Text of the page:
"Infections after vaccination are expected. No vaccine is 100% effective," said Dr. Anthony Fauci, the U.S. government’s top infectious-diseases expert. "However, even if a vaccine does not completely protect against infection, it usually, if it's successful, protects against serious disease."
Fauci cited data showing the Pfizer-BioNTech and Moderna vaccines were 95% and 94% effective, respectively, versus symptomatic COVID-19. And in the United States, the single-shot Johnson & Johnson vaccine has been 72% effective against clinically recognizable disease.
"So even though we are seeing infections after vaccination ... the effectiveness against severe disease is still substantial," he said.
Ferrer employed another metaphor to illustrate the point.
"While seat belts don't prevent every bad thing that can happen during a car accident, they do provide excellent protection — so much so that we all use them routinely," she said. "It wouldn't really make sense to not use a seat belt just because it doesn't prevent all injuries from car accidents."
Similarly, she continued, "rejecting a COVID vaccine because they don't offer 100% protection really ignores the powerful benefits."
Statewide, officials note that while there are instances of vaccinated people becoming infected, the risk remains much more pronounced for the uninoculated.
Over the week of July 7 to 14, the average case rate among unvaccinated Californians was 13 per 100,000, according to the state Department of Public Health. Among those who had been vaccinated, the comparable figure was 2 per 100,000.
The spread of the coronavirus has increased to such a point that the U.S. Centers for Disease Control and Prevention now considers L.A. County to have "high" community transmission — the worst classification on the agency’s four-tier scale.
Other California counties in that category include Contra Costa, San Joaquin, Stanislaus, Merced, Lake, Sutter, Yuba and Plumas.
L.A. County officials have already intervened to try to break the chain of transmission by reinstituting a requirement for everyone to wear masks in indoor public settings.
However, it will take weeks to assess whether that effort has the desired effect, or whether more aggressive restrictions are necessary.
The surest way to keep that from happening, officials say, is for as many people to get vaccinated as quickly as possible.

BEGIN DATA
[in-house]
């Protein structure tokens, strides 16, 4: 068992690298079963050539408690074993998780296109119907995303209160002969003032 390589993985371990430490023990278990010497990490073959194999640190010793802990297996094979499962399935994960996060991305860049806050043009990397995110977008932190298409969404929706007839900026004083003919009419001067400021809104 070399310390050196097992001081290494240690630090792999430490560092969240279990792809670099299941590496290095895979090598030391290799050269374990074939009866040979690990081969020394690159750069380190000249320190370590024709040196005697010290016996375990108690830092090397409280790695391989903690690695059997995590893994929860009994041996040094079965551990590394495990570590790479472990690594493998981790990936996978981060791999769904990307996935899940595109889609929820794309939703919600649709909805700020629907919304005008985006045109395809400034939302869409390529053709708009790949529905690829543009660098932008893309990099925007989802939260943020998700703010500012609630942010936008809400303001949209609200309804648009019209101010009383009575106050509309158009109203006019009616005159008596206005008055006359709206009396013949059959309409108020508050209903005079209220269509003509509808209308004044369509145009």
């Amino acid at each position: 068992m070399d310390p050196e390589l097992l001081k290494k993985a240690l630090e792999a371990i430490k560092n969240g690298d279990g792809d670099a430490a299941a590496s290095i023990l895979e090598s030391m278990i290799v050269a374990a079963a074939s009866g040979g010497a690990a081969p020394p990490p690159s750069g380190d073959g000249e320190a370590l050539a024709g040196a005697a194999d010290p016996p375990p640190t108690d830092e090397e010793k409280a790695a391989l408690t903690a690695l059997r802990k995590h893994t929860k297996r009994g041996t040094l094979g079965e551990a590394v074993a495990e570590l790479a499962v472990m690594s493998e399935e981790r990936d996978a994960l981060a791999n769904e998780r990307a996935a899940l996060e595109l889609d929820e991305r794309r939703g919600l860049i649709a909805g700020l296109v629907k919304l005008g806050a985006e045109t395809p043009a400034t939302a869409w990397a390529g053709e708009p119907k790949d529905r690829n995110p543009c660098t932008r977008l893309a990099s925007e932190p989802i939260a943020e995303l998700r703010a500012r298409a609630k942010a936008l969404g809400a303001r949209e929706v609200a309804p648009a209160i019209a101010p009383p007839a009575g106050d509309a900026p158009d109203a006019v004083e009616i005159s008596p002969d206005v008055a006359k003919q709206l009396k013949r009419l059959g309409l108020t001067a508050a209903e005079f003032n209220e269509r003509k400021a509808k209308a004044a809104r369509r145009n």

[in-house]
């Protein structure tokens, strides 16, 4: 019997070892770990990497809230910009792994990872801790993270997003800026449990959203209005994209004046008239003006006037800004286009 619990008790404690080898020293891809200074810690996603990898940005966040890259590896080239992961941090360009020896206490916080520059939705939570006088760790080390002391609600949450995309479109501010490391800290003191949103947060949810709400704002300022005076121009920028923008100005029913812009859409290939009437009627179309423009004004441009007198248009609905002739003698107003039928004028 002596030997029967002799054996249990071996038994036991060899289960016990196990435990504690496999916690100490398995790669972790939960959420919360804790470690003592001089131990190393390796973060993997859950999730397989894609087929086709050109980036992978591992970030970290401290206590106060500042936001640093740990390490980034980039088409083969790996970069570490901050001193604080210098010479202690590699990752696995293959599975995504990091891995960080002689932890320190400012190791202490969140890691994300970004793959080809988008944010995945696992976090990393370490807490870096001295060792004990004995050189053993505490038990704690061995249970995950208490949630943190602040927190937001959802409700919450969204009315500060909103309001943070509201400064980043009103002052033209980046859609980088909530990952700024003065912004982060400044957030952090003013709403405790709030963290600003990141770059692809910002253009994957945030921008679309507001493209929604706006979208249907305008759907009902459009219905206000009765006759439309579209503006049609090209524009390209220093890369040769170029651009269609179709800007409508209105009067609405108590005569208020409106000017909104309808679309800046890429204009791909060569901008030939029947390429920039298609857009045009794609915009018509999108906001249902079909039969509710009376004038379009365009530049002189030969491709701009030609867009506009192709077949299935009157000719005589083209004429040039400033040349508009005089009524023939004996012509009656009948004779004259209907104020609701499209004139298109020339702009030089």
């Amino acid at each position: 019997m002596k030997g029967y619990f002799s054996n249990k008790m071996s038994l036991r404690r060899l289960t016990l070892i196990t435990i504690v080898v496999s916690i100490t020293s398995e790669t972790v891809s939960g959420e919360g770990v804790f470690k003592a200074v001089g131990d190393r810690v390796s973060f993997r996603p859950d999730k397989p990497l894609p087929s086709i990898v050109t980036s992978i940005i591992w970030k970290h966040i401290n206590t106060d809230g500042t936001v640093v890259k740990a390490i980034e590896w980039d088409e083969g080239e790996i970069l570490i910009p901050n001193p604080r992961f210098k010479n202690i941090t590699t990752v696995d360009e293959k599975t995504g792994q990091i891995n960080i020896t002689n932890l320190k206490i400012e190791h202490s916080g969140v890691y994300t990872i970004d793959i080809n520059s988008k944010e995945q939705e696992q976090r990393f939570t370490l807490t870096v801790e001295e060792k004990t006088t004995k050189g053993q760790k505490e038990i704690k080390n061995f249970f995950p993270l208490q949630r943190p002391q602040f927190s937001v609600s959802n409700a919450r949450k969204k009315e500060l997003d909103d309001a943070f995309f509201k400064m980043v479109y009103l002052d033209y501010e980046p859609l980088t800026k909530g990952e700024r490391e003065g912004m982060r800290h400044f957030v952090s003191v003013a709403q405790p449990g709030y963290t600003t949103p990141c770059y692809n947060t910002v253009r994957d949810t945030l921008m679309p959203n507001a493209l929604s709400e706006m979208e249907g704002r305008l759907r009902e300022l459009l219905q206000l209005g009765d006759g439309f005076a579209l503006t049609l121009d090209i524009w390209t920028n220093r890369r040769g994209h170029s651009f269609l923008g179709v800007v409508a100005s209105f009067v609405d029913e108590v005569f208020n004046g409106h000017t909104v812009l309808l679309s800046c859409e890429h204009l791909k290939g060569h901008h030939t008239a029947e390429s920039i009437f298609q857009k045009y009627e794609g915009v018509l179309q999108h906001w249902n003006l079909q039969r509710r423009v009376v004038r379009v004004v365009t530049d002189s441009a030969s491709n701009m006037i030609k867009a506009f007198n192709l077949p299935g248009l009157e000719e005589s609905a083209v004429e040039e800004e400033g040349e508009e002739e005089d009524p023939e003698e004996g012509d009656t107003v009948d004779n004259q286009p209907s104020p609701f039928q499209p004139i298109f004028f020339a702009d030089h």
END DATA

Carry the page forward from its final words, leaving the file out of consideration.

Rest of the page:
Though L.A. County's indoor mask mandate remains the most expansive in the state, about 60% of Californians now live in a county that either advises or instructs universal face coverings in places like grocery stores, retail outlets, movie theaters and at restaurants when not eating or drinking.
Over the last week, California has reported an average of nearly 5,000 new coronavirus cases a day, five times higher than four weeks ago, according to data compiled by The Times.
In late June, the state was recording about 6,000 new cases a week, a Times analysis shows. But at the peak of the pandemic, California was seeing more than 300,000 new coronavirus cases over a seven-day period.
Despite how cases have climbed throughout California and the nation, neither state nor federal health authorities have walked back their guidance that fully vaccinated residents can go without face coverings nearly everywhere, though unvaccinated people must still mask up in public indoor spaces.
"We don’t have to have masking if we all got vaccinated,” Gov. Gavin Newsom told reporters this week.
CDC Director Dr. Rochelle Walensky said Thursday that the agency's recommendations haven't changed — though she noted that "we've always said that communities and individuals need to make the decisions that are right for them based on what's going on in their local areas."
"If you're in an area that has a high case rate and low rates of vaccination, or if Delta cases are rising, you should certainly be wearing a mask if you are unvaccinated," she said during a briefing. "If you are vaccinated, you get exceptional protection from the vaccines, but you have the opportunity to make the personal choice to add extra layers of protection, if you so choose."
This story originally appeared in Los Angeles Times.